Do you know what kind of pasta is so very simple, but when it hits the plate, looks gourmet? That's right, you guessed it, pesto pasta! It is one of those dishes that looks and tastes like you spent lots of time in the kitchen, slaving over some secret recipe, when in reality most pestos can come together in about 15 minutes. Try it, invite some friends over, preferrably ones who don't know how to cook and make a pesto for them. They'll think you're the new Food Network star.
A traditional pesto typically has fresh basil, olive oil, garlic, salt, pine nuts and Parmesan cheese. That's the one I usually make, minus the pine nuts because I don't always keep them on hand. I also add sun-dried tomatoes quite a bit. It's my daughter's favorite pasta dish. Most of the time I cook a couple of chicken breasts in the same type of seasonings as the pesto, then cut it up into bite-size pieces and toss it with the pasta and pesto sauce. It's amazing that something so easy is so delicious.
I love pestos, in part, because of their versatilty. Don't have pasta; want to try something different? Use it in place of traditional pizza sauce, spread on some toasted bread, or maybe stuff a chicken breast with it. You can be just as creative with the ingredients, too. What if you don't have pine nuts? Use walnuts, they are awesome in pesto. What if you don't have fresh basil? Make a different kind of pesto. A couple of months ago I made some fresh pasta and a lemon broccoli pesto. It was outstanding! (Not to toot my own horn but WOOT, WOOT!) Or try using Italian flat leaf parsley in place of the basil. Get creative, use what you like, play around with it. You can't really screw it up.
I really need to go grocery shopping, I mean REALLY need to go shopping, because my pantry is almost bare, as well as my freezer. I was in the mood for pesto but didn't have fresh basil or pine nuts. Okay, so take my own advice and make a different kind, right? Well, I didn't have broccoli or sun-dried tomatoes, either. What's a girl to do? Dig deep in my pantry to find something that will work. That's where this pesto came from. I had a can of artichokes hearts, some flat leaf parsley and a roma tomato that needed to be used. I always have olive oil, lemon juice and garlic on hand, so we were in business. Roasted artichoke pesto came into being.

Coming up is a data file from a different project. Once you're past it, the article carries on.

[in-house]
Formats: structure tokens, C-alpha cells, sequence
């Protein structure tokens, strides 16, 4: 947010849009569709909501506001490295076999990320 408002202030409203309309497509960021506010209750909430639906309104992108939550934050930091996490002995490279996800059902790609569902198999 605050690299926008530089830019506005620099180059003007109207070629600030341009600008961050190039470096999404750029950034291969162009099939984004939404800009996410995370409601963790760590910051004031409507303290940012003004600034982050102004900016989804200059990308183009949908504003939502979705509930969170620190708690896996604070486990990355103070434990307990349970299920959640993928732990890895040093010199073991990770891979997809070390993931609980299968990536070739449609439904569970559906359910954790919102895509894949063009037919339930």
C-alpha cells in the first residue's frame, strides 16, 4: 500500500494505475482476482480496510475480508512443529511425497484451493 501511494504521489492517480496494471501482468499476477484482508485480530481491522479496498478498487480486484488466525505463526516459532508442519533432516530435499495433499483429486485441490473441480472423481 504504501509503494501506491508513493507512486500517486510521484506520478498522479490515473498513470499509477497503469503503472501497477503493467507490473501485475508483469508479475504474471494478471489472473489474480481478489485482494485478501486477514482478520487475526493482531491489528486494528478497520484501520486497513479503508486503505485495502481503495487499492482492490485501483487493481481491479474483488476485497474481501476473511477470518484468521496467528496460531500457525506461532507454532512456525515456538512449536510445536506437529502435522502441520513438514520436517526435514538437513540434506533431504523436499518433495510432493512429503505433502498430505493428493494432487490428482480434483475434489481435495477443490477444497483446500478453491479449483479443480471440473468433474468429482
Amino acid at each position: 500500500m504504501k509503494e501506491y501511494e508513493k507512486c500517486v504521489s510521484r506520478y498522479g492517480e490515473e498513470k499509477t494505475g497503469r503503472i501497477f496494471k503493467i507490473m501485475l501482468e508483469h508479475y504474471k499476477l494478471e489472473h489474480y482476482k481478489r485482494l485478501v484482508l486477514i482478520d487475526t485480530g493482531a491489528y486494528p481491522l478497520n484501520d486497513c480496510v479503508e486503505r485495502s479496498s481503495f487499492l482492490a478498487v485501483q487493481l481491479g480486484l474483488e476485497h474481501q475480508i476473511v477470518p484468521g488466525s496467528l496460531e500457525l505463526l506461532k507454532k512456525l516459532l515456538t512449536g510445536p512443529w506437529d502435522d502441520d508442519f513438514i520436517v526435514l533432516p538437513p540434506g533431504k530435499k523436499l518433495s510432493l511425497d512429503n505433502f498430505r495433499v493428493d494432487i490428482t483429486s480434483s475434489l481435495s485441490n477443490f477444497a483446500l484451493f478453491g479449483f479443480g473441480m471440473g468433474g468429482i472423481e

Now, before you wrinkle your nose and tell me you don't like artichokes, let me remind you of one thing. That attitude doesn't fly in my house. You have to try it before you say you don't like it. Also, with all the other things going on in the pesto, the artichokes aren't the predominant flavor. Actually, there really isn't one singular breakout flavor. They all blend really well together, and turn into a nice, light, but complex pesto.
Because we are roasting, this pesto takes about 45 minutes, as opposed to a normal one that comes together a lot quicker. It's worth the wait though. Here's your Cast of Characters.
1 Can of artichoke hearts, drained
1 Bunch of Italian flat leaf parsley (Do not get the curly parsley. It is really best as garnish, and does not taste the same as Italian flat leaf.)
1 Roma tomato
6-8 Cloves of garlic (I used 4 medium and 4 large cloves. It wasn't too garlicky but just right.)
1/4 Cup + 2 Tablespoons olive oil
1 1/2 Teaspoons kosher salt, divided
1 Teaspoon freshly ground pepper, divided
1 1/2 Teaspoons lemon pepper, divided
1/2 Teaspoon Lawry's season salt
1 Tablespoon lemon juice
1 Lb. box linguine or spaghetti
1/2 Cup reserved pasta water
1/4 Pecorino Romano cheese, grated + a little extra to sprinkle when served
Preheat oven to 425. Chop tomato, and peel garlic. For large cloves, cut into 2 or 3 pieces.
In a small mixing bowl, combine artichoke hearts, tomatoes, garlic, 2 Tbsp. olive oil, 1 tsp. kosher salt, 1/2 tsp. pepper and 1/2 tsp. lemon pepper. Toss to combine and coat evenly with olive oil.
Spread evenly on a foil-lined cookie sheet, and roast for 25 - 30 minutes, stirring once halfway through. When there are 5 minutes left in roasting time, start boiling your water, salting it generously. Cook the linguine until al dente, about 11 1/2 minutes. When the artichokes mixture is roasted, pull from the oven. It should be nicely browned by this point.
Place in a food processor (or a blender could be used).
Cut stems from parsley and add into the processor.
Add remaining 1/4 cup olive oil, lemon juice, Lawry's, 1/2 tsp. each, kosher salt and pepper and 1 tsp. lemon pepper. Blend on high, until chopped well. When pasta is done, take 1/2 cup pasta water out before draining it. Place pasta back in pan, and add pasta water to the food processor. Blend on high another minute.
Scrape all the contents into your pan of pasta. Stir or use tongs to coat the noodles well with the pesto.
Add 1/4 cup of Pecorino and toss again.
Serve immediately. Sprinkle with a little extra Pecorino.
Look closely. You can see the bits of artichoke and chunks of garlic, but when you taste it, you are not getting individual flavors but instead are experiencing a nice melding of complimentary ingredients. Enjoy!